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U.S. v. COOK

United States District Court, D. Columbia

August 29, 2005.

DERRICK COOK, Petitioner.

The opinion of the court was delivered by: THOMAS HOGAN, Chief Judge, District


Pending before this Court is Petitioner's motion for reduction of sentence pursuant to 18 U.S.C. § 3582(c)(2). Pet'r's Mot. for Reduction of Sentence ("Pet'r's Mot."). After careful consideration of Petitioner's motion. Government's opposition, Petitioner's reply thereto, as well as the entire record in this case, Petitioner's motion will be denied.

On October 18, 1993 and while on probation from a prior Superior Court conviction, Petitioner was arraigned in federal court and charged with one count of Unlawful Distribution of 50 Grams or More of Cocaine Base. A jury convicted Cook of that crime on February 28, 1994. Subsequently, on March 3, 1994, Superior Court Judge Robert Richter revoked Petitioner's probation and sentenced him to be incarcerated for two to six years. Gov't's Oppo. to Def.'s Mot. for Reduction of Sentence Pursuant to 18 U.S.C. § 3582 (C)(2) at 3. On July 5, 1994, Petitioner was sentenced by United States District Court Judge Stanley Harris for the federal drug offense. At the time of sentencing, Petitioner had a category II criminal history and an offense level of 32. Id. at 2. Under the United States Sentencing Guidelines ("U.S.S.G." or the "Guidelines"), this would yield a sentence range of 135-168 months. U.S.S.G. Sentencing Table (1993). Pursuant to the enhanced penalties provided in 21 U.S.C. § 841(b)(1)(A)(iii), however, Petitioner was sentenced to 240 months imprisonment followed by 10 years of supervised release. Gov.'s Opp'n at 1. After being paroled from his Superior Court sentence on May 20, 1996. Petitioner began serving his District Court sentence in consecutive sequence. Id. at 3.

  The Government claims that Petitioner's Superior Court and District Court sentences were not specifically imposed to run concurrently and so must run consecutively. Gov.'s Opp'n at 4: 18 U.S.C. § 3584(a) ("[m]ultiple terms of imprisonment imposed at different times run consecutively unless the court orders that the terms are to run concurrently"). Petitioner concedes that neither the District Court's nor the Superior Court's Judgement and Commitment Orders indicate that his sentences should be served consecutively. Pet'r's Resp. at 1. Cook contends, however, that Amendment 645*fn1 altered the Guidelines to provide that his District Court sentence should downwardly depart to account for his prior Superior Court probation revocation sentence. Pet'r's Resp. at 2. Petitioner further contends that U.S.C. § 3582(c) permits this Court to apply Amendment 645 retroactively to alter his District Court sentence by crediting it to have begun concurrently with his Superior Court sentence.*fn2 Id. at 2.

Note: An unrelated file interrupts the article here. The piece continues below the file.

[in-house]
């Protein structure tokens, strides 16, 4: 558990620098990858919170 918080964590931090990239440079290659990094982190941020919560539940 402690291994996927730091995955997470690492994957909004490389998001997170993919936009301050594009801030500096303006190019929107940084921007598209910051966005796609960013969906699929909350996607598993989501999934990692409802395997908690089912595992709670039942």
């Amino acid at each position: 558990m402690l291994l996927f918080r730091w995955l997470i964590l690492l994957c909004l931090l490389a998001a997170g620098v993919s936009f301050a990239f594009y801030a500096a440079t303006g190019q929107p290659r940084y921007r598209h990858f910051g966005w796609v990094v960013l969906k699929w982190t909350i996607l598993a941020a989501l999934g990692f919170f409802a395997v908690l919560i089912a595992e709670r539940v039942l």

Petitioner misinterprets the aim of the downward departure provision of Amendment 645. Amendment 645 allows downward departure only for a prior, discharged imprisonment term that U.S.S.G. § 5G1.3(b) would have required to run concurrently had the term not yet been discharged. U.S.S.G. § 5G1.3, cmt. n. 7 (2002) ("[i]n the case of a discharged term of imprisonment, a downward departure is not prohibited if subsection (b) would have applied to that term of imprisonment had the term been undischarged."); see United States v. Balagula, 275 F. Supp. 2d 307, 308 (E.D.N.Y. 2003) (declining to apply Amendment 645 where the defendant's prior term of imprisonment was undischarged at the time of sentencing). Section 5G1.3(b), in turn, requires concurrent sentencing only where a new sentence would account for an offense that resulted in a prior, undischarged sentence. U.S.S.G. § 5G1.3(b) (2002) (where the offense giving rise to a defendant's undischarged term of imprisonment is "fully taken into account" by a new sentence, the new sentence must be imposed concurrently). In sum, where § 5G1.3(b) would require concurrent sentencing to avoid duplicative punishment, Amendment 645 analogously permits downward departure where sentencing would be duplicative of a prior, completed sentence.

  As Petitioner's Superior Court revocation sentence was undischarged at the time of his District Court sentencing, the criteria of § 5G1.3(b) would have applied if ever, at that time. Had the District Court determined Petitioner's federal sentence to be duplicative of his Superior Court sentence under the § 5G1.3(b) criteria, it would have necessarily imposed a concurrent or partially concurrent sentence at that time. The District Court, however, declined to apply § 5G1.3(b) or any other provision to specifically sentence petitioner concurrently. The District Court thereby imposed its sentence consecutively by operation of 18 U.S.C. § 3584(a). Now granting Petitioner a departure under Amendment 645 merely because he has since fulfilled his prior revocation sentence would thwart the District Court's sentencing determination.

  In addition. U.S.S.G. § 5G1.3 specifically recommends consecutive sentencing in Petitioner's situation where a state parole revocation sentence precedes sentencing on federal charges. U.S.S.G. § 5G1.3 n. 4 (1993) ("[T]he sentence for the instant offense should be imposed to be served consecutively to the term imposed for the violation of probation. parole, or supervised release").*fn3

  Petitioner's claim is therefore without merit. Accordingly, the Court will deny Petitioner's motion. An appropriate order will accompany this Memorandum Opinion.


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